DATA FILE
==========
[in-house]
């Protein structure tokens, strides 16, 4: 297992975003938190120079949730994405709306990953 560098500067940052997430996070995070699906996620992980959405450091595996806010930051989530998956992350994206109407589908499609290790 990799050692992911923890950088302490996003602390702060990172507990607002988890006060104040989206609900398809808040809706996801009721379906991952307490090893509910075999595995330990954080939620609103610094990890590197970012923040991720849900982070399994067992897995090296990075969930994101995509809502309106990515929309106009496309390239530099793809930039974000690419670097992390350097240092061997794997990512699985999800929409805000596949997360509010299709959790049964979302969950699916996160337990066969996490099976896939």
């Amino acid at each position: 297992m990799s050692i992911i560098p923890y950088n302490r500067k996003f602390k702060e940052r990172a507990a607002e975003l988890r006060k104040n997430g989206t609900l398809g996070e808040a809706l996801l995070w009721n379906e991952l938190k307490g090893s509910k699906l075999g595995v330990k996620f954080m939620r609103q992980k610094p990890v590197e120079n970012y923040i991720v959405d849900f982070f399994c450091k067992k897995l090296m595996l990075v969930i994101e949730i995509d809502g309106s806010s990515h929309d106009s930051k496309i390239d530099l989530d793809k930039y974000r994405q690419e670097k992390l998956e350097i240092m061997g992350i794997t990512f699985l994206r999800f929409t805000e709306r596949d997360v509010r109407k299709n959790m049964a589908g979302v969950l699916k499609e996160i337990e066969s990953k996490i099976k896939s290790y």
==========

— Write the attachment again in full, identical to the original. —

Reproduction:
[in-house]
């Protein structure tokens, strides 16, 4: 297992975003938190120079949730994405709306990953 560098500067940052997430996070995070699906996620992980959405450091595996806010930051989530998956992350994206109407589908499609290790 990799050692992911923890950088302490996003602390702060990172507990607002988890006060104040989206609900398809808040809706996801009721379906991952307490090893509910075999595995330990954080939620609103610094990890590197970012923040991720849900982070399994067992897995090296990075969930994101995509809502309106990515929309106009496309390239530099793809930039974000690419670097992390350097240092061997794997990512699985999800929409805000596949997360509010299709959790049964979302969950699916996160337990066969996490099976896939």
């Amino acid at each position: 297992m990799s050692i992911i560098p923890y950088n302490r500067k996003f602390k702060e940052r990172a507990a607002e975003l988890r006060k104040n997430g989206t609900l398809g996070e808040a809706l996801l995070w009721n379906e991952l938190k307490g090893s509910k699906l075999g595995v330990k996620f954080m939620r609103q992980k610094p990890v590197e120079n970012y923040i991720v959405d849900f982070f399994c450091k067992k897995l090296m595996l990075v969930i994101e949730i995509d809502g309106s806010s990515h929309d106009s930051k496309i390239d530099l989530d793809k930039y974000r994405q690419e670097k992390l998956e350097i240092m061997g992350i794997t990512f699985l994206r999800f929409t805000e709306r596949d997360v509010r109407k299709n959790m049964a589908g979302v969950l699916k499609e996160i337990e066969s990953k996490i099976k896939s290790y």